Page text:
Green Spain, a coveted culinary destination

If there is anything that makes Spain a heterogeneous country is the variety of historical traditions that forms each of its regions. One of the biggest attractions is the food that, along with the landscape and climate, is one of the aspects most demanded by visitors came from abroad, both for the variety and the quality of its products. If there is a favorable area for the production of excellent raw materials for the kitchen thanks to the humidity of their land and abundant rainfall it is the Green Spain, which includes Galicia, Asturias, Cantabria and the Basque Country. These four communities have many differences that cater to local products and popular culture of each, but have a common denominator: the quality present in all phases of the cooking process, since the product is extracted until the dish is served at the table.


Galician cooking is famous both for the proper use of its natural resources and for its seafood, among which barnacles, cockles, scallops, clams and octopus are the most important products, which can be enjoyed in many places, especially in coastal towns as Mugardos, O Grove, or Noia. In the interior of Galicia the most typical dishes are empanada, and Galician stew, with pork, beans and sausages.

The Galicians desserts are not far behind in terms of quality. One of the most famous is the Santiago cake, made with almonds, egg and sugar. Another typical sweets, especially in the northwest, are the melindres. During the Entroido -Galician Carnival- pancakes and fritters are also typical.

To accompany each of the delicious dishes, there are five denominations of origin that recognize the high quality of Galician wines. The great appeal of Galicia for wine lovers, led to create routes for each of the denominations. Thus, there are the Route Rías Baixas, the Ribeiro’s, the Ribeira Sacra’s, the Monterrei’s and the Valdeorras’.


Asturias also has gastronomic routes aimed at two of its most famous products: cider and Cabrales cheese. Along with them, the stew and the pot are other gastronomic badges Asturias. Anyone scroll lovely cider of the Principality you will see that pouring cider is now an art that is passed from generation to generation. Although desserts are not the most significant element of the Asturian cuisine outside its borders, some of them have a great exclusivity, not only for its unique flavor but by the great difficulty to purchase elsewhere than Asturias. One of those exclusive desserts are the casadielles , small tubes of pastry filled with a mixture of nuts, hazelnuts, sugar and anise. Another of the most traditional sweets is carbayón, originating in Oviedo, and consists of a puff pastry stuffed with a paste of egg, ground almonds, cognac or sweet wine and sugar, and covered with syrup made from water , lemon juice, sugar and cinnamon.
For wine lovers, Asturias has the Wine Road Quality of Cangas, which runs the main wineries in the town of Cangas del Narcea, with a winemaking tradition that dates back to the ninth century.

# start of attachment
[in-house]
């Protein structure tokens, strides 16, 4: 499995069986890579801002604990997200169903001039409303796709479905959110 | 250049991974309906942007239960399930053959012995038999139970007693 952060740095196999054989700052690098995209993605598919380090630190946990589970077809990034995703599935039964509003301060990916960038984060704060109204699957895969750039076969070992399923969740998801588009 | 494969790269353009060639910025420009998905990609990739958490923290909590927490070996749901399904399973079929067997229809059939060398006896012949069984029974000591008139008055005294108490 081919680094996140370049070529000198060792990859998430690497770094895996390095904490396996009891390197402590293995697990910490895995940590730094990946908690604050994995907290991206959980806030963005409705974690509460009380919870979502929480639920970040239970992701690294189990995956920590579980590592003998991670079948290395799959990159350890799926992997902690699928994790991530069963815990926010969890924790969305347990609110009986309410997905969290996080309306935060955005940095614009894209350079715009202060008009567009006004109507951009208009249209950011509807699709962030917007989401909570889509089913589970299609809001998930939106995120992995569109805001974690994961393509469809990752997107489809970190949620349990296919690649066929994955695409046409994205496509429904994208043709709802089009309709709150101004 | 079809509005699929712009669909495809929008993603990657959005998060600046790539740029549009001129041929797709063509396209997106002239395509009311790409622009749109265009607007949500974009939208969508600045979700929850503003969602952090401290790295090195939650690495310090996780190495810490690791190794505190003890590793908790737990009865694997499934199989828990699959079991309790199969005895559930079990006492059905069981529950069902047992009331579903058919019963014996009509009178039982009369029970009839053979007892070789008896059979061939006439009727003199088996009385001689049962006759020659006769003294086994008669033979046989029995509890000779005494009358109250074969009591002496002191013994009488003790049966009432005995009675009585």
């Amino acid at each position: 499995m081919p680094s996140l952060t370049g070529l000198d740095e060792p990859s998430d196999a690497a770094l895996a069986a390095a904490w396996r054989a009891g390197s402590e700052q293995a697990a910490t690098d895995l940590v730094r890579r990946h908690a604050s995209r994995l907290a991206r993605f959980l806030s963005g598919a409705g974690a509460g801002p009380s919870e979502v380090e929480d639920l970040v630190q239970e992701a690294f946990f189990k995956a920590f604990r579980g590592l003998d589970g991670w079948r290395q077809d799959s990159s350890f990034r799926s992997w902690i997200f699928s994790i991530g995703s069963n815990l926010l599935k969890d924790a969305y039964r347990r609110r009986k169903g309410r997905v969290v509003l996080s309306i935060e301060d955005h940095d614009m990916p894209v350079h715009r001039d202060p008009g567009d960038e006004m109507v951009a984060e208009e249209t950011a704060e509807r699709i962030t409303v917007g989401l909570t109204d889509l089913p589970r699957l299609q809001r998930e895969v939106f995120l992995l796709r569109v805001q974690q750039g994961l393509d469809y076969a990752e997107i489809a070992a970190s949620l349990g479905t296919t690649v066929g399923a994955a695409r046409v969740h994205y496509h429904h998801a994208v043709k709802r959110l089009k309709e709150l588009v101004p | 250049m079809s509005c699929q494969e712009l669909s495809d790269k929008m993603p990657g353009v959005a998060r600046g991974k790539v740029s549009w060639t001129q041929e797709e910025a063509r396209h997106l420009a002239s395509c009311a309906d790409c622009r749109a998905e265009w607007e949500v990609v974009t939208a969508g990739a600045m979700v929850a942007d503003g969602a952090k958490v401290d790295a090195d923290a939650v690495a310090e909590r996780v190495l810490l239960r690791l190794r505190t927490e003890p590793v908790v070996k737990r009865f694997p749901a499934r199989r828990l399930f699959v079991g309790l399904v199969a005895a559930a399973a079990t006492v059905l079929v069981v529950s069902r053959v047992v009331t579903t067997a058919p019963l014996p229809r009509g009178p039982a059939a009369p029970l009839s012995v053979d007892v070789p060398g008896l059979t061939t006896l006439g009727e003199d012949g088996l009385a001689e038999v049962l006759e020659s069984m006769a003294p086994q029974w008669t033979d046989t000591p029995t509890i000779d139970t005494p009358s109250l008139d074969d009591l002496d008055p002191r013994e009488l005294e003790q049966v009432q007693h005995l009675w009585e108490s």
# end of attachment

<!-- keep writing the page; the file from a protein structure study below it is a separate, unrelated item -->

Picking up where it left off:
The Cantabrian community has about 150 kilometers of coastline that offers great fishing gastronomy variety. The cold waters of the Cantabrian Sea seafood supply high quality among which the famous Santoña anchovies, hake, monkfish, sea bass and shrimp. As for livestock, Cantabria has its breed of cows: the Tudanca cow. In this kind not only meat but also dairy products creamy texture are extracted. The most traditional dishes in this land are consistent mountain stew, made from white beans and cabbage accompanied by bacon and sausage; fried squid rings, and pasiegos desserts. Among the latter are the famous sobaos, made mainly of butter, eggs and flour, and the quesada, made with the same ingredients as the sobaos mixed with milk. The Cantabrian desserts, one of the highlights of our country, also include among its most typical products the Unquera ties, a cake shaped puff tie or bow tie.

As for drinks, Cantabria, despite not having the wine ability of other communities such as Galicia, produces the wine ‘Tostadillo’, a sweet variety very characteristic of this land, and a big-name liquor such as brandy ‘Orujo de Potes’ traditionally produced in the region of Liébana.


País Vasco

Foodies have surely heard of Martin Berasategui, Pedro Subijana or Juan Mari Arzak. And it is that Euskadi is the birthplace of many of the most acclaimed chefs in Spain, and not in vain is the community that gathers more Michelin stars. This land has a varied cuisine where tradition and product quality are key, leaving space also to culinary innovation. Among the most famous Basque ingredients are fish such as hake, cod or tuna, cooked in different ways and accompanied by delicious sauces; mutton and beef or vegetables such as beans of Tolosa, the cabbages and asparagus. But if what we talked about is of dishes, the first thing to mention is the famous pintxos, small snacks with a careful preparation you’ll find in any Basque tavern. In addition to the pintxos, another key recipe in the cuisine of Euskadi is the pil pil sauce, made with the mixture of olive oil and buttermilk fried accompanying both fish and cod as Part of the hake kokotxas obtained from the bottom of the head.
As for sweets, curd is Basque dessert par excellence. Easy to prepare, this product makes clear the importance of this land in dairy production.

With respect to Basque beverages, the most famous is the txacoli , a young and fruity wine that can be found in the varieties of white and pink. In Euskadi there are four denominations of origin for wines: Rioja Alavesa, Alava Txacoli, and Txacoli Bizcaia Txacoli of Getaria.